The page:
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This relationship is even more exaggerated – in other words, higher quality high yield bonds are even more attractive – in short maturities, particularly during periods when short-term interest rates are exceptionally low and the US Treasury yield curve is therefore very steep. These factors are in place today. We define short maturity bonds as bonds slated to mature within the next two to three years or that are highly likely to be refinanced within that time. Given that the credit fundamentals of higher quality high yield bonds are stronger to start with, they are less dependent than other high yield bonds on a robust or sustained economic recovery. Furthermore, the improved (re)financing environment today significantly increases the likelihood that these shorter maturity higher quality securities will mature at par or be called/tendered for at prices above par.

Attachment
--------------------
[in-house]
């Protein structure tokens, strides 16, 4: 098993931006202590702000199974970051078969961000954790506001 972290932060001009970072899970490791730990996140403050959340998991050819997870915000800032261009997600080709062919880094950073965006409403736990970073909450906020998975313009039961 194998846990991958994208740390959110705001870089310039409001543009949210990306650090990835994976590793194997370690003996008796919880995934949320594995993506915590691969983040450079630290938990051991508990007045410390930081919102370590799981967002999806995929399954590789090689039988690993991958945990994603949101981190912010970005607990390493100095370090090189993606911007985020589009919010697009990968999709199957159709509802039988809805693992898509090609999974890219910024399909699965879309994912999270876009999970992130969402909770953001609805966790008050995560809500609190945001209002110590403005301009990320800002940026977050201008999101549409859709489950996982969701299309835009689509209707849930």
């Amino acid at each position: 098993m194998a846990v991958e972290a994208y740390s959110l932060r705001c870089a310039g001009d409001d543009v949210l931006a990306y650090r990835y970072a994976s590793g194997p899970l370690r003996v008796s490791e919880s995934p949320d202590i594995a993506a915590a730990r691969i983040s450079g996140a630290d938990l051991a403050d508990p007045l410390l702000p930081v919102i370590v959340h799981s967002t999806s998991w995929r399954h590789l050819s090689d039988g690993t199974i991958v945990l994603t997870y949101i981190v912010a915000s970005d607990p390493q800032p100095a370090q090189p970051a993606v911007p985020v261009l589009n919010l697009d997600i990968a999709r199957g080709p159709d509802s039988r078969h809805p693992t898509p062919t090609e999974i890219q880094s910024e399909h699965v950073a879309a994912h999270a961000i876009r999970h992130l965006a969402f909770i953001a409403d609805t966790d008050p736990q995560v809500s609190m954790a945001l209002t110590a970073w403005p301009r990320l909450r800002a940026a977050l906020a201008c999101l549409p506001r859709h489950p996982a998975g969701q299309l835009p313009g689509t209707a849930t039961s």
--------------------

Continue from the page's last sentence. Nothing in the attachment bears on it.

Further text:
A Driver of this Opportunity: Historically Low Short-Term US Treasury Yields As Figure 1 below illustrates, the Federal Reserve’s near-zero interest rate policy of the last 15 months has resulted in short-term US Treasury yields in the front of the yield curve that are close to zero. Even yields on three-year maturity US Treasuries are well below 2%. Figure 1 Short-Term US Treasury Yields Are Well Below 2% As of March 31, 2010 Yield to Maturity
4% 3% 2% 1%
1-Yr +0.5 %
2-Yr +1.0 %
3-Yr +1.6 %
3 4 Maturity (Years)
Source: Barclays Capital.